Epiglottitis & Supraglottitis

Red flags

  • Stridor is a late sign - do not discount patients who are not stridulous. Act on clinical suspicion based on the history. Once stridor develops, you may only have minutes to act.
  • The airway disaster triad - see next subsection
  • Children with a sore throat and unusual symptoms eg noisy breathing, drooling or any of the symptoms above.
  • Any patient with a severe sore throat and no evidence of tonsillitis or pharyngitis on examination.
  • Anyone with the airway disaster triad and trismus or painful face/neck swelling might have a deep neck space infection



  • Rapid onset aphagia or severe dysphagia, frequently associated with a severe sore throat
  • Rapid onset laryngeal voice change: hoarse, croaky, husky or no voice
  • Systemically very unwell: pyrexia, tachycardia, tachypnoea

There may be associated trismus or torticollis. Beware of any patient who develops these signs after admission: situations deteriorate rapidly. In the presence of neck trauma, any of the above should be taken very seriously. Stridor is a late sign of airway compromise. 


Why is this important?

  • Epiglottitis and supraglottitis cause inflammation and swelling of the tissues immediately above the vocal cords. The condition is unpredictable, and can lead to rapid decompensation and complete airway obstruction.
  • Patients who present with airway difficulty are already in severe danger – a high index of suspicion is essential in order to secure the airway.


When to involve the ENT Registrar

  • Immediately.  If a patient presents with symptoms and signs suggestive of epiglottitis or supraglottitis, you must seek senior ENT help on the basis of your clinical suspicion. It is dangerous to try to confirm the diagnosis on your own.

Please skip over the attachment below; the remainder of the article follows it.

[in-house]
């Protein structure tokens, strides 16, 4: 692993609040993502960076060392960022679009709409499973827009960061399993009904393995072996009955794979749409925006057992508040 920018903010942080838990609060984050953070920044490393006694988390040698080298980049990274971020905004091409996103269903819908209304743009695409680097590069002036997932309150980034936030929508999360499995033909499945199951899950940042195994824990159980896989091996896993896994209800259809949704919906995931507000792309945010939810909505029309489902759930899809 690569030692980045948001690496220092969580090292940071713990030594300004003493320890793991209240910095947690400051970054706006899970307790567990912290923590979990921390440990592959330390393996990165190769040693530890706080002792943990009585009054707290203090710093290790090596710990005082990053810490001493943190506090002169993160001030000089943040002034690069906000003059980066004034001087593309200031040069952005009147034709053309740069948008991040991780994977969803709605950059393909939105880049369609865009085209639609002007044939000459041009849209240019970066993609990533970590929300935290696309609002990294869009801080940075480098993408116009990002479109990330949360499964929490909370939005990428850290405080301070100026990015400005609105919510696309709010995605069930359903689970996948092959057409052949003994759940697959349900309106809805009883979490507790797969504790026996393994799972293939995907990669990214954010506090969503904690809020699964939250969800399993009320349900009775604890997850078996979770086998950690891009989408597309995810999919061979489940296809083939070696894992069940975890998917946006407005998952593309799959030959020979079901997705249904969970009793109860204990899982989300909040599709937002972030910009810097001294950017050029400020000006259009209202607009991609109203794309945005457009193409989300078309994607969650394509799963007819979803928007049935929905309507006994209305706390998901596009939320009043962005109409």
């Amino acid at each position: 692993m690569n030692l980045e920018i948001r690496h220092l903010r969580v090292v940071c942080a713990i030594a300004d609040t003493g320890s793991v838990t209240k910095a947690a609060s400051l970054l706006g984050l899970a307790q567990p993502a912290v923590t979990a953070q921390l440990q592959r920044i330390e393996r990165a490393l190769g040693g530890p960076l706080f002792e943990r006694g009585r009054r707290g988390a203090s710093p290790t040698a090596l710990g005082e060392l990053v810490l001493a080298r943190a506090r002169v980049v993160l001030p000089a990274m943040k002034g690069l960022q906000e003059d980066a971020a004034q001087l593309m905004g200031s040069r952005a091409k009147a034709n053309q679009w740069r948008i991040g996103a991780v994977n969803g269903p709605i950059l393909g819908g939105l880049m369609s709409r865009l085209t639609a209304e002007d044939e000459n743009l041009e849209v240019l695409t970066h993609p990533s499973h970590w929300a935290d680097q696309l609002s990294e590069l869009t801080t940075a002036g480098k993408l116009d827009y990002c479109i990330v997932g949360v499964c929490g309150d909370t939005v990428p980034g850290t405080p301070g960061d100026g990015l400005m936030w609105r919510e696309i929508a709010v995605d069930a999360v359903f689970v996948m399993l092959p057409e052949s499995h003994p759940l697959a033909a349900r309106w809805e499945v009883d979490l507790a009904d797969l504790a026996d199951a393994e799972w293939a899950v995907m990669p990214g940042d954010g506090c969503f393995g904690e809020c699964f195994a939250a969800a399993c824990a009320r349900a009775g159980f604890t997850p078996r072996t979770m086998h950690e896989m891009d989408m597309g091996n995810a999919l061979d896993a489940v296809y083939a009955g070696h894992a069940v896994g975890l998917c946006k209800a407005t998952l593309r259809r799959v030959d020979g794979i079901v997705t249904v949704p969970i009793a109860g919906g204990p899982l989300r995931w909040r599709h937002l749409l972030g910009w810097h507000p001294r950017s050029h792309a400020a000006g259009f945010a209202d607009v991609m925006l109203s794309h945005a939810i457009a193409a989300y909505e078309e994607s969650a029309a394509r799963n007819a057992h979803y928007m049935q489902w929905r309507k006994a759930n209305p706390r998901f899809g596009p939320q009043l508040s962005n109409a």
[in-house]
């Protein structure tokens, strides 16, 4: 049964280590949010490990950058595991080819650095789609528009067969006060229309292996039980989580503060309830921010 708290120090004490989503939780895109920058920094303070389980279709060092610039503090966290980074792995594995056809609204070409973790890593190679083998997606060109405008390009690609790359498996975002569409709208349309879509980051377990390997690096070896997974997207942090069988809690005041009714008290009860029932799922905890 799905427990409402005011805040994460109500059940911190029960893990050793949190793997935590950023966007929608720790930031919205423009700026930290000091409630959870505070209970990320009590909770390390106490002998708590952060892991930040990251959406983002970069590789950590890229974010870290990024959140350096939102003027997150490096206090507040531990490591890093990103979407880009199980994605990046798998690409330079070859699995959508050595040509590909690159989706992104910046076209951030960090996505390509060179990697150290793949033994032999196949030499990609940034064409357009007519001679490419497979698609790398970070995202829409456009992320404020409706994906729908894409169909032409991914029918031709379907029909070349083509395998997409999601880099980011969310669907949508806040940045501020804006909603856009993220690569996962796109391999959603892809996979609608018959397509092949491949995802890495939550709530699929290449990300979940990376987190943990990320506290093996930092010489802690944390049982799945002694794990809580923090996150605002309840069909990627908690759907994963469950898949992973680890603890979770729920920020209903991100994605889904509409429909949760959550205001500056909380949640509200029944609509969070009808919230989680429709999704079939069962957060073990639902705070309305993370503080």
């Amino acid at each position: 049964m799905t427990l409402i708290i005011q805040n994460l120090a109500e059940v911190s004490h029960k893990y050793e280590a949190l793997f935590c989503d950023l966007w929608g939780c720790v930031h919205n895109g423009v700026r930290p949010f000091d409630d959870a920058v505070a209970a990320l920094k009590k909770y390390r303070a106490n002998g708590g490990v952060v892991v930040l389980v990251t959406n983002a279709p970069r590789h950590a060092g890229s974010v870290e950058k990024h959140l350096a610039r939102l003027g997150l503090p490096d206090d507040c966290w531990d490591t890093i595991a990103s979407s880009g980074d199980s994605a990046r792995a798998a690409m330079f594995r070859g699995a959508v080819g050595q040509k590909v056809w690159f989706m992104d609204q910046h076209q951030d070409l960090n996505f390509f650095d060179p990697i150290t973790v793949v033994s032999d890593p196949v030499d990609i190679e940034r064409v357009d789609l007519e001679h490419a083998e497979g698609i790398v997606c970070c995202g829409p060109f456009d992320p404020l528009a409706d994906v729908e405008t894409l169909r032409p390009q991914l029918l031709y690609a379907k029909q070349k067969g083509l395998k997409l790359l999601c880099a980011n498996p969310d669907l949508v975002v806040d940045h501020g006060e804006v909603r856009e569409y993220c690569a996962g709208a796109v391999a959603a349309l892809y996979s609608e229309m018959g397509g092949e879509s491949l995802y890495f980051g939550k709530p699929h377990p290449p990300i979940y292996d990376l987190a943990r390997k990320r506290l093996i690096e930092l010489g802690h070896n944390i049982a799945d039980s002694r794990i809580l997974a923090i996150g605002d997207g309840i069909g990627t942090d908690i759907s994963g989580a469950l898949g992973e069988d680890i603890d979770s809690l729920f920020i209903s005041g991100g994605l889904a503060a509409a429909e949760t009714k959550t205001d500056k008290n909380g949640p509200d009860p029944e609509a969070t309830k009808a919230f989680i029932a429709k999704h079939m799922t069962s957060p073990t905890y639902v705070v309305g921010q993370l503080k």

• You will also need to contact a senior on call anaesthetist.  If the diagnosis is correct, the patient may need emergency intubation and critical care admission.
  • If in an Emergency Department, you should involve your registrar/consultant as soon as possible and transfer the patient to Resus.


Who to admit

All epiglottitis and supraglottitis patients need admission until the episode is resolved and the airway is known to be safe.

Do not be fooled by a relatively well-looking patient – rapid decompensation can occur.


Assessment and recognition

The epiglottis is a flap-like structure sitting above the airway at the base of the tongue. The supraglottis describes the part of the larynx from above the vocal cords to the epiglottis. 

In epiglottitis, the epiglottis appears swollen, like a red sausage or ball, rather than a thin flap. In supraglottitis, the other supraglottic tissues behind the epiglottis appear swollen and red.

Inflammation of these tissues causes stridor and respiratory distress by 1) reducing the radius of the airway (recall Poiseuille's Law) and 2) ball-valving or prolapsing into the airway because of the resulting increased pressure gradient (breathing harder). 



  • History of sore throat and dysphagia, both usually severe
  • Drooling or spitting out saliva
  • Increased work of breathing or respiratory distress
  • Hoarse, croaky voice or unable to speak
  • Abnormal airway noises e.g. stridor 
  • Leaning forward with outstretched arms
  • High fever 
  • Dehydration
  • Irritable or anxious
  • Referred otalgia